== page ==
VDS =VP -SQRT[VP 2 -ID /Area×β)](6)
where Area is defined as the width divided by the length of the channel region of JFET 24 and VP and β are other device parameters of JFET 24.
By substituting in the characteristic data for JFET 24 into equation 6, it can be determined that if ID is at seventy-five percent of its nominal value, VDS is at eighty percent of its nominal value.
To illustrate the difference between the two circuits, ID will be assumed to be seventy five percent of its nominal value. For this example, the following conditions will be assumed:
ID =14 μ A
IO =5.56 μ A
By substituting these values into equation 3 for circuit 10 and assuming the base resistor 14 is at seventy five percent of its nominal value, the following value for the process error attributable to the output current can be derived. ##EQU4##
By performing a similar calculation using equation (4) derived from circuit 20, the following value for the variance in the output current due to process variations can be derived as follows: ##EQU5##
This example demonstrates that under the worst possible process variations, the output current of circuit 10 will change twenty-five percent, while the output current of circuit 20 shown in FIG. 2 will only change ten percent.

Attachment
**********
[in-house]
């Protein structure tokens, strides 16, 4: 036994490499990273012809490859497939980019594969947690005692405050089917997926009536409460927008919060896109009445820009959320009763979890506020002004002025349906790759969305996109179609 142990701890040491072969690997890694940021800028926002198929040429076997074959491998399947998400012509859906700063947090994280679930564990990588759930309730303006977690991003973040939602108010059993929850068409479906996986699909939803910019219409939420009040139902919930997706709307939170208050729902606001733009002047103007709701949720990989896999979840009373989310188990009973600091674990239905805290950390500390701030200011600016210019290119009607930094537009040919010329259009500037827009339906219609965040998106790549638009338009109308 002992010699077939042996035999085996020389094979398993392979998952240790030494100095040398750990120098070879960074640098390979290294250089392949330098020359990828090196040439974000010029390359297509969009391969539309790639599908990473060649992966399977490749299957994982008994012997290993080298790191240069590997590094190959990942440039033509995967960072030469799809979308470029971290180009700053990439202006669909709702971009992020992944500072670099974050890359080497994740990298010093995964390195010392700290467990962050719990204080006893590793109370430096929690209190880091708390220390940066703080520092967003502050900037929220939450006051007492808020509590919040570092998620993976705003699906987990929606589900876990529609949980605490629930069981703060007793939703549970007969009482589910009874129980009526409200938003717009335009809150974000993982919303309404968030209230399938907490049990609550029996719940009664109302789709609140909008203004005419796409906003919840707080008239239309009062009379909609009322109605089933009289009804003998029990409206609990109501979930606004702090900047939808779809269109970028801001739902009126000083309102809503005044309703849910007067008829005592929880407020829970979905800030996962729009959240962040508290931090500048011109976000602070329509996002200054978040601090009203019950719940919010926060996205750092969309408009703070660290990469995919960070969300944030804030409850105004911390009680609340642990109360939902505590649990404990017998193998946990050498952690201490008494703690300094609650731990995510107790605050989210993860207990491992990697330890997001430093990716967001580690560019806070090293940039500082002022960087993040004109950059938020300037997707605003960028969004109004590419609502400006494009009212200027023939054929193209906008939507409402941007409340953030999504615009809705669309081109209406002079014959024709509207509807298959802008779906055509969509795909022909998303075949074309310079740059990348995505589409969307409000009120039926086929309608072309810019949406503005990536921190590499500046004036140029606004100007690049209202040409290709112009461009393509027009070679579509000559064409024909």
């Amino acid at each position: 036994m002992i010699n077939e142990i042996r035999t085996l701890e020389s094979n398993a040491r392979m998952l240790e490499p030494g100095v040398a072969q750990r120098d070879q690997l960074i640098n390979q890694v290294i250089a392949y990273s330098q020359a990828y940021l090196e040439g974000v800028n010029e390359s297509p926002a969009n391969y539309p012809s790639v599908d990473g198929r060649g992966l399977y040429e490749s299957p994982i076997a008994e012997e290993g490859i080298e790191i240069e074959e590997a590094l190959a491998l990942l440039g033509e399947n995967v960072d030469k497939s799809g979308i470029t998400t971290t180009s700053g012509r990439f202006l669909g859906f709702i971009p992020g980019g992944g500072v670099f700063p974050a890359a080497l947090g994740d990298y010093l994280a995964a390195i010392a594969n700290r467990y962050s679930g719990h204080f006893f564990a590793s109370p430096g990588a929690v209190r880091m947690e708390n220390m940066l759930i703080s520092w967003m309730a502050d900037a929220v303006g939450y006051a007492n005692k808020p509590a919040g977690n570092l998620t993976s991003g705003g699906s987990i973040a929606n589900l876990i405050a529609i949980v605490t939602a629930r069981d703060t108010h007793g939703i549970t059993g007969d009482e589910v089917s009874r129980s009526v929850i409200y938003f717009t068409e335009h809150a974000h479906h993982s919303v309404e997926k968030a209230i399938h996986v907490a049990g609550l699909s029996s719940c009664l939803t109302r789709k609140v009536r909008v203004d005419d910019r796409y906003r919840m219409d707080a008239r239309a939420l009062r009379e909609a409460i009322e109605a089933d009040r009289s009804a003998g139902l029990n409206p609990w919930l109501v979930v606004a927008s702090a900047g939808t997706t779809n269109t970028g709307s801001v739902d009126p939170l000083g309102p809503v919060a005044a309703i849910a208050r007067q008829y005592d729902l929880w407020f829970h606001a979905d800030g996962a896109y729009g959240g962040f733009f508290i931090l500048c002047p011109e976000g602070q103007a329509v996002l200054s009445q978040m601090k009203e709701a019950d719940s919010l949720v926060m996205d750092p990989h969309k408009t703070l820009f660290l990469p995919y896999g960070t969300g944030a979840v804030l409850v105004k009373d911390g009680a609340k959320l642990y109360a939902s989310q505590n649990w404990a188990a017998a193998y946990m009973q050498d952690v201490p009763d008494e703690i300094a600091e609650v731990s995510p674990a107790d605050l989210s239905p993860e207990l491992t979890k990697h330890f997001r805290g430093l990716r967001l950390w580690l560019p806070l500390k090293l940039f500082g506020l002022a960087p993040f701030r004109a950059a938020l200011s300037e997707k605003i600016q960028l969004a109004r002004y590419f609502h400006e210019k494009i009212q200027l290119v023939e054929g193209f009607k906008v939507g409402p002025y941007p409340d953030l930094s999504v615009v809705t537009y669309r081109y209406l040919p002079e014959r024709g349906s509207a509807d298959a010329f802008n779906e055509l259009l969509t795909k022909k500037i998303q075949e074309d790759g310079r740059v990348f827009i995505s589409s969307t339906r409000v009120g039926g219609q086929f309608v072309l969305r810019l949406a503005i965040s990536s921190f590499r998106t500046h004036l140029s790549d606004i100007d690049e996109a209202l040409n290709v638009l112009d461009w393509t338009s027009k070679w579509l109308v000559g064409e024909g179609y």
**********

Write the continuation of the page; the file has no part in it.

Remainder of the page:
The superior performance of circuit 20 results from the fact that FET 24 is constructed to be similar to FET 22. These devices, for example, may be constructed near each other on an integrated circuit chip such that they will exhibit near identical process variations and be subject to similar temperature variations. Because of the matched nature of FETs 22 and 24, any variance in the initial current ID caused by forces acting on FET 22 is counteracted by FET 24 which has the same variance causing forces acting upon it.
In the layout of FET 24, the source and drain resistances should be minimized. This can be accomplished by providing relative short source and drain diffusions and by contacting the source and drain in more than one location.
Referring now to FIG. 3a, a graphical representation of the performance of circuit 10 and circuit 20 is shown. Temperature in degrees Celsius is shown on the ordinate axis of the graph in FIG. 3a, while the output current IO is shown in microamps on the coordinate axis. A curve 30 illustrates the performance of the circuit 10 under nominal process conditions and under variable ambient temperature conditions. A curve 32 illustrates the performance of circuit 20 under nominal process conditions and variable ambient temperature conditions.
Although under nominal conditions, the percentage variations of the performances of the two circuits is similar, circuit 20 of the present invention provides several distinct advantages. The change in output current as ambient temperature varies, is fairly linear for circuit 20 as is demonstrated by the curve 32. Such a linear variation with respect to temperature is much easier to compensate for than the nonlinear variations associated with circuit 10 shown by curve 30.